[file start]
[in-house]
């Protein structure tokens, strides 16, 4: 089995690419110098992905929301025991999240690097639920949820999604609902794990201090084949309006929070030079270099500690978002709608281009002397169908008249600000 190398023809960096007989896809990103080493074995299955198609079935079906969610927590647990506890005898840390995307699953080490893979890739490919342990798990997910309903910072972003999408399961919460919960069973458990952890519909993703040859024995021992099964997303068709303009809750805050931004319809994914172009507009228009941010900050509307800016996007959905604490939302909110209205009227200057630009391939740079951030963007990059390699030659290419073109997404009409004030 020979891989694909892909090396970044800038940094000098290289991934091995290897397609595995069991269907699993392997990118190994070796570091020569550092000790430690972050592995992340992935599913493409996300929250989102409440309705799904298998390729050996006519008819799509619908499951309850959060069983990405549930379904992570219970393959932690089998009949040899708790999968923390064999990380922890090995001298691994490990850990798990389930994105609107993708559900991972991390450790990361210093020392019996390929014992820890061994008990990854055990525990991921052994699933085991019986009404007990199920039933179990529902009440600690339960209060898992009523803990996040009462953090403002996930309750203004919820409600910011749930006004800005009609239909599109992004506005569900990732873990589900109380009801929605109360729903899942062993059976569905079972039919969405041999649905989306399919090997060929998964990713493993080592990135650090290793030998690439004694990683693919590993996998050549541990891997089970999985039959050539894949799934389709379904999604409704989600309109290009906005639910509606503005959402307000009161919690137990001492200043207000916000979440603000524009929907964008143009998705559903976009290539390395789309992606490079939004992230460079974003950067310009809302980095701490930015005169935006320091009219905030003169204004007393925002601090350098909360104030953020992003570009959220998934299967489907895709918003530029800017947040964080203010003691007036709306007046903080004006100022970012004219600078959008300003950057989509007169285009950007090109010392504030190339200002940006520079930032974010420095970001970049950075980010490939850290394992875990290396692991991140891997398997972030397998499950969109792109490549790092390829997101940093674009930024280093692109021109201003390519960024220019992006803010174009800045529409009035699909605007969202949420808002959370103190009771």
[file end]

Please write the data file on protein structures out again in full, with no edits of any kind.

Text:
[in-house]
């Protein structure tokens, strides 16, 4: 089995690419110098992905929301025991999240690097639920949820999604609902794990201090084949309006929070030079270099500690978002709608281009002397169908008249600000 190398023809960096007989896809990103080493074995299955198609079935079906969610927590647990506890005898840390995307699953080490893979890739490919342990798990997910309903910072972003999408399961919460919960069973458990952890519909993703040859024995021992099964997303068709303009809750805050931004319809994914172009507009228009941010900050509307800016996007959905604490939302909110209205009227200057630009391939740079951030963007990059390699030659290419073109997404009409004030 020979891989694909892909090396970044800038940094000098290289991934091995290897397609595995069991269907699993392997990118190994070796570091020569550092000790430690972050592995992340992935599913493409996300929250989102409440309705799904298998390729050996006519008819799509619908499951309850959060069983990405549930379904992570219970393959932690089998009949040899708790999968923390064999990380922890090995001298691994490990850990798990389930994105609107993708559900991972991390450790990361210093020392019996390929014992820890061994008990990854055990525990991921052994699933085991019986009404007990199920039933179990529902009440600690339960209060898992009523803990996040009462953090403002996930309750203004919820409600910011749930006004800005009609239909599109992004506005569900990732873990589900109380009801929605109360729903899942062993059976569905079972039919969405041999649905989306399919090997060929998964990713493993080592990135650090290793030998690439004694990683693919590993996998050549541990891997089970999985039959050539894949799934389709379904999604409704989600309109290009906005639910509606503005959402307000009161919690137990001492200043207000916000979440603000524009929907964008143009998705559903976009290539390395789309992606490079939004992230460079974003950067310009809302980095701490930015005169935006320091009219905030003169204004007393925002601090350098909360104030953020992003570009959220998934299967489907895709918003530029800017947040964080203010003691007036709306007046903080004006100022970012004219600078959008300003950057989509007169285009950007090109010392504030190339200002940006520079930032974010420095970001970049950075980010490939850290394992875990290396692991991140891997398997972030397998499950969109792109490549790092390829997101940093674009930024280093692109021109201003390519960024220019992006803010174009800045529409009035699909605007969202949420808002959370103190009771």